An Israeli family – father, mother and their two small children – submitted its candidacy to live in the community of Nes Ammim. The mother is a lawyer, the father an author and journalist. Both are middle class and able to pay the 1.6 million shekels ($400,000) for the house they wanted to live in. Both are educated and strong-minded and their application to Nes Ammim was based on a solid ideology of coexistence.
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Nes Ammim (Banner of the Nations) was set up in 1963 by European Christians, based on the worldview that Christians must make up for their treatment of Jews over the ages and strive for dialogue between the religions. It is only natural that this community seemed to the Israeli couple a worthy place to call home. But apparently this Israeli family had a fatal flaw – they’re Arabs.
Since the vetting committee that interviewed attorney Abeer Baker and her husband Ala Hlehel did not disclose the reason for rejecting the family, and did not respond to Haaretz’s reporter Amira Hass’ questions, one is left to conclude that the couple’s opinions and worldview were the stumbling block.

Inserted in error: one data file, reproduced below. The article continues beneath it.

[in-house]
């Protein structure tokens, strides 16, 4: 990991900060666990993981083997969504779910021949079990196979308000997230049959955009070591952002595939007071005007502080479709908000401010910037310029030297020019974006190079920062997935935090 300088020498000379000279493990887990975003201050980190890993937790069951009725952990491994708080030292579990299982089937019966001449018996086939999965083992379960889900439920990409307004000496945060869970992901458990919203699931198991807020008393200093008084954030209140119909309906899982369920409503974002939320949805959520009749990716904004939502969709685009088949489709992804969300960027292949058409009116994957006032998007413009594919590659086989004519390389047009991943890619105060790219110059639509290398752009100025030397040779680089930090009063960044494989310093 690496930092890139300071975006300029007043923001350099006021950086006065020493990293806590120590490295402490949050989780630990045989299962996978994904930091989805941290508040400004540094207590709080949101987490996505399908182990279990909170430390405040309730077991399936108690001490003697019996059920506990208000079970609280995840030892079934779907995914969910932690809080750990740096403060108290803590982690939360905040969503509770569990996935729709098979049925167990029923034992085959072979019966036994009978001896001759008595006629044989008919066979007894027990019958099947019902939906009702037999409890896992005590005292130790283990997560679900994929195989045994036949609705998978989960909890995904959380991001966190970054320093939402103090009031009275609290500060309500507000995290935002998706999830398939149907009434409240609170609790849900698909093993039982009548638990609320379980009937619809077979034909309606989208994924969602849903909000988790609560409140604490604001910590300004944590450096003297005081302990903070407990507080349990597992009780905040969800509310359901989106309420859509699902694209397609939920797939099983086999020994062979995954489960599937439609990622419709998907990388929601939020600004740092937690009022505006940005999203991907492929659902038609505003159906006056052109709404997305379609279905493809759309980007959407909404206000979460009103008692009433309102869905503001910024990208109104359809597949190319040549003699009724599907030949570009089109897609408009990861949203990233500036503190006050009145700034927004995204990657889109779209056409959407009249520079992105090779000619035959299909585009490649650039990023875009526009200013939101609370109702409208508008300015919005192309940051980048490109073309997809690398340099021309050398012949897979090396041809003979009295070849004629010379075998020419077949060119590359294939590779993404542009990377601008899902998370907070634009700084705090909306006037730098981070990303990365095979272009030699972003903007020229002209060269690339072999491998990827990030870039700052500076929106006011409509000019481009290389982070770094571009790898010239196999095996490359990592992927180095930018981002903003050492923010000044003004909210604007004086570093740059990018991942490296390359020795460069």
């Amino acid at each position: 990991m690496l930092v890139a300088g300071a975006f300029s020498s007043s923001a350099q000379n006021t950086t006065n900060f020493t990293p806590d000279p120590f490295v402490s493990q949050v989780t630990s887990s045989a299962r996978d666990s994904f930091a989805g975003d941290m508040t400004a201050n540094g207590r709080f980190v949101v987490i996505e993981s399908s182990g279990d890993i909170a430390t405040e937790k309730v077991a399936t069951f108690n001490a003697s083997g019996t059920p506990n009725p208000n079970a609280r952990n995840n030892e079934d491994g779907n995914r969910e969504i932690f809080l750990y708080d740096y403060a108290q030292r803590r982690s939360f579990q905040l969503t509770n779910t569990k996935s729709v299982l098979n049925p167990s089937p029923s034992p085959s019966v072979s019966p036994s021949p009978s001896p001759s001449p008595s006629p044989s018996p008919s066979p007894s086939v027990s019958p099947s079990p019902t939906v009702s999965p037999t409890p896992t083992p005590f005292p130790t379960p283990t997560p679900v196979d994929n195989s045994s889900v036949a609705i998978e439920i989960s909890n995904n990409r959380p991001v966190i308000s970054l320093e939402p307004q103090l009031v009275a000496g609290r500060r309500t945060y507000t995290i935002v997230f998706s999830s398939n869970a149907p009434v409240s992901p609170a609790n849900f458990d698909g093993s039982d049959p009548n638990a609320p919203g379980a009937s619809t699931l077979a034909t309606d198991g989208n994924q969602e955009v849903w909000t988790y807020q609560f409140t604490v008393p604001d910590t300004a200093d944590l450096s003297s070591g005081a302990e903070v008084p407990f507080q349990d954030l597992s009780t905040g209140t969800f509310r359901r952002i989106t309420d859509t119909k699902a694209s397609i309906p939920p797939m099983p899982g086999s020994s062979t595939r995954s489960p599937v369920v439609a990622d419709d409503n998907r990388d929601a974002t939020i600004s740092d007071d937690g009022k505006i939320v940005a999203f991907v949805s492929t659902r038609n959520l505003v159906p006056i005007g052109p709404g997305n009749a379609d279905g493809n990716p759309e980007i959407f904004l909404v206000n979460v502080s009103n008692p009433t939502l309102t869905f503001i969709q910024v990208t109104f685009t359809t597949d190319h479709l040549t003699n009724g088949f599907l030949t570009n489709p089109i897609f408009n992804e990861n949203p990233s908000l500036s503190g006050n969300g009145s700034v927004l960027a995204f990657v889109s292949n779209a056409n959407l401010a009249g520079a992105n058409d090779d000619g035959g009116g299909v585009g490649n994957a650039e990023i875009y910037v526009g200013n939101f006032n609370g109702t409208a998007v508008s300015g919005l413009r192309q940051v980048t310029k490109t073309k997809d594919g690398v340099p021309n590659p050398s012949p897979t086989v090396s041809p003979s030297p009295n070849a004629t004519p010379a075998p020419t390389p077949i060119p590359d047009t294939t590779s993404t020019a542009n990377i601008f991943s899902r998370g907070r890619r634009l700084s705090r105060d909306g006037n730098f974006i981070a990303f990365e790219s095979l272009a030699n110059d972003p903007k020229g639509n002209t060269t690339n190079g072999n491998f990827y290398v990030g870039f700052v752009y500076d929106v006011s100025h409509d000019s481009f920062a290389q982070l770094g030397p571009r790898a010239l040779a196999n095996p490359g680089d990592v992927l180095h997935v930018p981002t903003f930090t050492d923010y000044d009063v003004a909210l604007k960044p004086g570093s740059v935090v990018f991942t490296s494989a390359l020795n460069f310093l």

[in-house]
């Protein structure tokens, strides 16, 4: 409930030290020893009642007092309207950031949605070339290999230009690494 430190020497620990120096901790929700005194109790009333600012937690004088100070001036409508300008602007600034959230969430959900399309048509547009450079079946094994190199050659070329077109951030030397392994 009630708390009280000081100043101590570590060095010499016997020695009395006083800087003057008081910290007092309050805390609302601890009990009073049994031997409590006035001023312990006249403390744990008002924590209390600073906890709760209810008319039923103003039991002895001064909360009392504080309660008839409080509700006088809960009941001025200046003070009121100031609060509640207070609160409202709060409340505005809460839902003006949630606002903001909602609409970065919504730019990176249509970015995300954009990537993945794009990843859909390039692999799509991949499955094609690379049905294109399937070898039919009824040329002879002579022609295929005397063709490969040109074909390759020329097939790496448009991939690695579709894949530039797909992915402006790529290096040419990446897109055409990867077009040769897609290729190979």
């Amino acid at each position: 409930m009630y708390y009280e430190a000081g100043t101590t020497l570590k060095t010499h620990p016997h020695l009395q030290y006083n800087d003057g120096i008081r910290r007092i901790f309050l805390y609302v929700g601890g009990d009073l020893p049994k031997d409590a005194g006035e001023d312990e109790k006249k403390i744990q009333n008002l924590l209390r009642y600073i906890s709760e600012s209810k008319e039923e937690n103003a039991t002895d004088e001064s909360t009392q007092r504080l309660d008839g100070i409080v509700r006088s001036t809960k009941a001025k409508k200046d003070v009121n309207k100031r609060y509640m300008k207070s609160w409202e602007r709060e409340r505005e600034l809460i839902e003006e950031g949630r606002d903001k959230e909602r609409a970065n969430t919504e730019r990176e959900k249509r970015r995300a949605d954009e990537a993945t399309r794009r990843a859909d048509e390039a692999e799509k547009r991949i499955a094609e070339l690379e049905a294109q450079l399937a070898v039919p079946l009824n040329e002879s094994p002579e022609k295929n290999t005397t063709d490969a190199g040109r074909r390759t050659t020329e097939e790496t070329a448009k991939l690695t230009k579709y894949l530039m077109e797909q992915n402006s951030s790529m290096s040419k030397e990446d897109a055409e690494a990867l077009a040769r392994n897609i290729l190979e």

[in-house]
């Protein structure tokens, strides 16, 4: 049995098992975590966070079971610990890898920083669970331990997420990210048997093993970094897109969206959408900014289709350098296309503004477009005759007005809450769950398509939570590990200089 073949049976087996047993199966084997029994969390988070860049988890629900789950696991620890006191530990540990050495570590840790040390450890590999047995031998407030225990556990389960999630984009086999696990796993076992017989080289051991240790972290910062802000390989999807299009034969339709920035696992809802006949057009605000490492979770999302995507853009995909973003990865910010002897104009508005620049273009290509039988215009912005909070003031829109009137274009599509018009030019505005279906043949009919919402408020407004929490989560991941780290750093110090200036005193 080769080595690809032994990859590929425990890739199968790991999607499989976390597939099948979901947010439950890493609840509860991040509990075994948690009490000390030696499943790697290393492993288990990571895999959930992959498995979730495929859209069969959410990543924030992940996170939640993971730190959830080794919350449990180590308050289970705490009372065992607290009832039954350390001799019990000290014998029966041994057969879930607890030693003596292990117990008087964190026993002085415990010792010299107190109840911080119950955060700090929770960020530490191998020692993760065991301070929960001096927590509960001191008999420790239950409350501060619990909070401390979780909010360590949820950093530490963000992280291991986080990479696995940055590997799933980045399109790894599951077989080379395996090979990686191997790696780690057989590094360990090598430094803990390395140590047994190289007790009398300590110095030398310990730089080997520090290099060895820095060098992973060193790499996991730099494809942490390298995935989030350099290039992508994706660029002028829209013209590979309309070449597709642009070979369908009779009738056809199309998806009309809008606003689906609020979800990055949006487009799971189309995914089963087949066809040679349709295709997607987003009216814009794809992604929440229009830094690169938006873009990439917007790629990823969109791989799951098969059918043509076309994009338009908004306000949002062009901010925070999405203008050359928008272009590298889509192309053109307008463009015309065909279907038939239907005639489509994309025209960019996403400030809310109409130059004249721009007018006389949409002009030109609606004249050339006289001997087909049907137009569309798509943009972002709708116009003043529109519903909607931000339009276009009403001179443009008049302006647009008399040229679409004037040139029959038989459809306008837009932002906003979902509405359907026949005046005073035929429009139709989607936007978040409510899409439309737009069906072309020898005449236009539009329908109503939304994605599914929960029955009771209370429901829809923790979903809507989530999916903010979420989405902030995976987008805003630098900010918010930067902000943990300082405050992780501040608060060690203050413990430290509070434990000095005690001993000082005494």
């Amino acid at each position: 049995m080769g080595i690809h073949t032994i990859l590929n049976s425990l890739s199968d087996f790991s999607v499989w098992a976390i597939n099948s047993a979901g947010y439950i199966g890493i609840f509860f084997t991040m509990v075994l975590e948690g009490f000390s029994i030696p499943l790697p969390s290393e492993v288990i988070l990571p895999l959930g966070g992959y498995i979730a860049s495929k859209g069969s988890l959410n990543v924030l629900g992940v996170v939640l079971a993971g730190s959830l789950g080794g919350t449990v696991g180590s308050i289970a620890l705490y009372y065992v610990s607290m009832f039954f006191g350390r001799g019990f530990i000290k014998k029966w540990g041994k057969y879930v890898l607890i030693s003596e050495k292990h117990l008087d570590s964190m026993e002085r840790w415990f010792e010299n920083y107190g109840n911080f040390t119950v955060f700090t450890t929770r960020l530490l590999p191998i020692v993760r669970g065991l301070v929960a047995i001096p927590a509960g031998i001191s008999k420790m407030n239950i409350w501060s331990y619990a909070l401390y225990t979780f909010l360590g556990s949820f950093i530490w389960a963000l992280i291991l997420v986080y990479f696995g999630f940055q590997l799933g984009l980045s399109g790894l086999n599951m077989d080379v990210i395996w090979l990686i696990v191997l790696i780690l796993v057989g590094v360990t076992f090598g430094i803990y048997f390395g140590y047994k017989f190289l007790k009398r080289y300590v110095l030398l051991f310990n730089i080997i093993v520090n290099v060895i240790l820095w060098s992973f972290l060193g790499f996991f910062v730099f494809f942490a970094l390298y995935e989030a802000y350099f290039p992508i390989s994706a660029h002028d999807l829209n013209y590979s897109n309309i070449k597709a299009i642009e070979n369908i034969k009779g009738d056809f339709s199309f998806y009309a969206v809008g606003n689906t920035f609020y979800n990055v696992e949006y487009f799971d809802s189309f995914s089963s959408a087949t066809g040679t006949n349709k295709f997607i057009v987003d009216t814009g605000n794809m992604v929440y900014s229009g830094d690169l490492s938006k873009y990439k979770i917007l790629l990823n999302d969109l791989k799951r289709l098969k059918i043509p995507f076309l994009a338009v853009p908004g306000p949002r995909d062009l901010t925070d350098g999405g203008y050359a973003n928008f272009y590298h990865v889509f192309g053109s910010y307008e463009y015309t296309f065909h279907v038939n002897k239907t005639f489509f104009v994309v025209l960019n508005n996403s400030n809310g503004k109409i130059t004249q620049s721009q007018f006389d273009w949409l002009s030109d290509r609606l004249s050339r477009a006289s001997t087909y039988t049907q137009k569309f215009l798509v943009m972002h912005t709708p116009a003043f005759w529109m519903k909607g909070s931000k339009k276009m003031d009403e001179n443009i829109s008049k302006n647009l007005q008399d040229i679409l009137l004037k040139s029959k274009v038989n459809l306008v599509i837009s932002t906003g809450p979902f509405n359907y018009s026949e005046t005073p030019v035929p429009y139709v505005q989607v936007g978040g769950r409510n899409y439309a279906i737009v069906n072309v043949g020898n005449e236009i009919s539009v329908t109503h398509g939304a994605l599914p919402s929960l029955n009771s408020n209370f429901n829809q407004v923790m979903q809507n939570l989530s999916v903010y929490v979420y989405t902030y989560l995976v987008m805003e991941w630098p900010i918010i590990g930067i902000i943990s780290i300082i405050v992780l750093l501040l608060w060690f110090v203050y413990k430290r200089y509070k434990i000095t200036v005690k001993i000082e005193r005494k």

The vetting committee, none of whose members is Arab, held an inexplicable interview with the couple, one that consisted of questions such as, “What will you do if the community invites you to a barbecue on Independence Day?” The committee did not learn about the couple’s opinions only from that interview, but also from articles Hlehel had published in the media, articles that the committee did not like.
The community broke no law by rejecting Baker and Hlehel’s application. Nes Ammim was set up on private land purchased from an Arab citizen, so it is not subject to the Israeli law stipulating that vetting committees’ decisions be transparent and non-discriminatory.
But by rejecting the couple, the community has set a milestone in Israeli racism. Jewish communities have so far used the High Court of Justice ruling allowing them to vet candidates on the basis of “incompatibility with the social-cultural fabric” as an excuse to exclude Arabs. Some communities insist on their residents being religious, or that they adopt the community’s way of life as a condition of acceptance.
But in this case the opinions of candidates for residency have evidently become a criterion for acceptance. The community’s decision may serve as inspiration to other communities. Nes Ammim, which wanted to raise the banner of communication between the nations living in Israel, can no longer serve as a model.